When Nintendo announced the first round of Splatoon Global Testfire sessions we described the idea as a clever Nintendo Direct highlight, as it achieved multiple goals. It created 'event'-style hype, gave curious Wii U owners a look at the game, and also allowed Nintendo to stress-test the online component with an audience of a decent size. Despite some minor initial hiccups in the first session it went remarkably smoothly, proving to be a success all round.

Then Nintendo announced a 'final' round and we anticipated more of the same, but in actual fact encountered the sorts of problems quite typical of online games - major connection issues. Around ten minutes in the servers went down, and the hour-long session dwindled away with little for fans to do but play Squid Jump on their GamePad or, alternatively, hit up social networks to talk over the problem.

It's a reality of the modern world that when all is going smoothly little praise is given, but the tables can turn when things go wrong. Within a short spell of the Testfire going down #SplatoonGlobalTestfire was trending on Twitter in North America and around the world. In fairness there was a lot of humour and 'banter' in reaction, some were offering reasoned reactions and some were simply enjoying the social show. On the flipside some were declaring their loss of faith in Nintendo's ability to deliver the online play, and talking of 'not buying it any more'.


For one thing, we'd suggest those with pre-orders or plans to buy the game take a deep breath, count to ten and relax a little. If Splatoon's unique blend of shooter / territory war has lured you into a purchase, some server issues on one occasion shouldn't change that. It's also worth noting that the session wasn't a complete failure - Nintendo extended it by an hour and, in that second ad-hoc stint, it seemed to return largely to the solid performance that we've come to expect.

That certainly helped, and the passing of a night since the demo also seems to have calmed some down, with many recent tweets on the issues largely looking at the positive side. Quite right, too.

As we mentioned above, these tests gave Nintendo a vital opportunity to stress test its servers and net code, and also to experiment with approaches and settings. In terms of the challenges in processing and supporting Splatoon online play we suspect it's more in line with a game like Super Smash Bros. for Wii U than Mario Kart 8 - the latter can predict and estimate collisions with more leeway, while the brawler and upcoming shooter have to calculate quickly and in a more aggressive real-time.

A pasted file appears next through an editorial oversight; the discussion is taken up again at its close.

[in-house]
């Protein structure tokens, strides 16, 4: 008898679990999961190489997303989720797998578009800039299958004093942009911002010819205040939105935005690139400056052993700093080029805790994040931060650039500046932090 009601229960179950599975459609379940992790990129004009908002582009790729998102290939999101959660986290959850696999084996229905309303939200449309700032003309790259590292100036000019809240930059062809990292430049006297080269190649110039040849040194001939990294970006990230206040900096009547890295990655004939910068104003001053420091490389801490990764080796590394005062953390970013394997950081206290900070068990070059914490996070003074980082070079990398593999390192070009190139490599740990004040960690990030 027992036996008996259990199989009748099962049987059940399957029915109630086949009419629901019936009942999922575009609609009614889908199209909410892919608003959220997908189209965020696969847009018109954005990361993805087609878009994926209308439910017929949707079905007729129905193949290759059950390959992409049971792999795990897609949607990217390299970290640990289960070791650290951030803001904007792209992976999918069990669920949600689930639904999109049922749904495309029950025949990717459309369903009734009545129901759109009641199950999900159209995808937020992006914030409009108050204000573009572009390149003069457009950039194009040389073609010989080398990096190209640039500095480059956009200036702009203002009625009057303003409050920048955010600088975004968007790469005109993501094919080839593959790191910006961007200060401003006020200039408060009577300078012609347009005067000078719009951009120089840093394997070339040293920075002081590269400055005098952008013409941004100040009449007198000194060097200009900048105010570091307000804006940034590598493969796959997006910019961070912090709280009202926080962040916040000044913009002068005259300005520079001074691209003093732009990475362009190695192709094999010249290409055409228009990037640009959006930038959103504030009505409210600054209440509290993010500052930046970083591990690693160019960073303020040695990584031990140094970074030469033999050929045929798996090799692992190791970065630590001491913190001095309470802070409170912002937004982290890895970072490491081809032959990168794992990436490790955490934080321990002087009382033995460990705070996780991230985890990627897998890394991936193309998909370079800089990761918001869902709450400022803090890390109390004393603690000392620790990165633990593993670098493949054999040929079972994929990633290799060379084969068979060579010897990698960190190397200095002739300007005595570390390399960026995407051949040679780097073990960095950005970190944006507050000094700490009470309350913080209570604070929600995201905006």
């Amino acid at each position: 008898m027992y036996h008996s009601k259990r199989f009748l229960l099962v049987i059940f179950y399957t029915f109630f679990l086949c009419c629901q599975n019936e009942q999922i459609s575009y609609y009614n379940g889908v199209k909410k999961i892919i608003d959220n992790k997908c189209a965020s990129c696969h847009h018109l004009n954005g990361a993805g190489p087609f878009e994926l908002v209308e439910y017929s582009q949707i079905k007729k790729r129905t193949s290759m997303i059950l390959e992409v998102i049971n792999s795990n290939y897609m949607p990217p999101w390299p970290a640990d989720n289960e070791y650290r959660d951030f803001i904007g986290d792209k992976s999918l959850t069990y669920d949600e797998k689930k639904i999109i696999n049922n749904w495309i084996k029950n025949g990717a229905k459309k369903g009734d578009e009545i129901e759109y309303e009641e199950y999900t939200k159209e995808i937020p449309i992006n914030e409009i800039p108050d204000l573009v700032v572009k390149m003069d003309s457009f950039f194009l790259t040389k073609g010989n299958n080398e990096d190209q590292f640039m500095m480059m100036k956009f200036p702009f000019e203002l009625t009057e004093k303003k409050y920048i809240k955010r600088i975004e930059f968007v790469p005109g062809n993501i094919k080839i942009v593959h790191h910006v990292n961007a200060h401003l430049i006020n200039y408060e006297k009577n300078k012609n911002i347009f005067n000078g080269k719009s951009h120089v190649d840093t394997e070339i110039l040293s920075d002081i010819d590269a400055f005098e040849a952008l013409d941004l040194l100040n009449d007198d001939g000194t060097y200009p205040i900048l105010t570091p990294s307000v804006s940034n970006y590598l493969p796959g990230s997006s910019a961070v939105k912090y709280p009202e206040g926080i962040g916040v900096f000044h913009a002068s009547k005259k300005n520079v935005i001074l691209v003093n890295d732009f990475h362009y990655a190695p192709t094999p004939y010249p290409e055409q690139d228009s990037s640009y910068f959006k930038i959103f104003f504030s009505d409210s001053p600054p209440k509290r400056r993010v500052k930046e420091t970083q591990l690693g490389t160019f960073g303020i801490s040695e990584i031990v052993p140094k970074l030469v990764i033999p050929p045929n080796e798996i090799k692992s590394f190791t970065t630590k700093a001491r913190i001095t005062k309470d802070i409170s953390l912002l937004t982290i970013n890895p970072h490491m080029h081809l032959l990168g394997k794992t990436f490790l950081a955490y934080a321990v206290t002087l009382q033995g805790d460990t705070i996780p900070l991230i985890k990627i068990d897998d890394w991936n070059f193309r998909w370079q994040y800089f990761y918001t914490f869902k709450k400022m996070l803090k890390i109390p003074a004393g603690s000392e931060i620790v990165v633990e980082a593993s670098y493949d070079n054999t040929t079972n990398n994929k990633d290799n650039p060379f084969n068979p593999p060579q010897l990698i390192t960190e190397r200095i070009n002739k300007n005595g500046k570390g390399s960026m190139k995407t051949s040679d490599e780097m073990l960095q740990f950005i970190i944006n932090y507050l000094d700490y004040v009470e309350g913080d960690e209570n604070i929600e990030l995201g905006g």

Naturally we don't know what caused the problems last night, and the official line simply referred to 'high traffic', but it's also possible that Nintendo experimented with tweaked settings or code to be more efficient or streamlined. Perhaps it was simply a busier, more popular session than any of the first three, taking Nintendo's servers past the hard-to-define red line that prompts a collapse.

Whatever the case, the Testfire served a very useful purpose by going wrong. There's a truism that you learn more from mistakes than triumphs, and that's most definitely the case in the occasionally unpredictable world of net code and servers. We can be absolutely sure that Nintendo's technical team will be looking over the results and noting what went wrong and why, which could help when the real test comes on launch day.

It's also reassuring that Nintendo actually got the servers running again. While it made an already late session a little too late for some in the UK and Europe as a whole, an extra impromptu hour did give gamers in more sensible timezones a chance to enjoy an hour of play once again, helping to remind some of why they were interested in Splatoon in the first place.


If we have one criticism, it's that Nintendo was a little slow to keep fans appraised of the situation - likely due to it all happening on a Saturday. The company updated its official Network Status page, which told us what we already knew, but Nintendo's Japanese and North American Twitter accounts were silent for the whole initial hour. Just as the original session ended and many were getting ready to give up they sprung back into life, and then Nintendo of America's Twitter account confirmed an extended hour. It's possible that the decision to add another hour was a late decision, but some placeholder messages to assure fans it was on the case wouldn't have gone amiss.

Nevertheless, we feel there are real positives to take from the issues that transpired, simply by taking a glass-half-full approach. These sessions gave Nintendo opportunities to put its servers to the test, and the issues last night will give the company valuable data.

We'll see how the online play holds up on launch day and success isn't guaranteed, but we'd suggest the odds of all going smoothly on 29th May are now actually a little higher, not lower.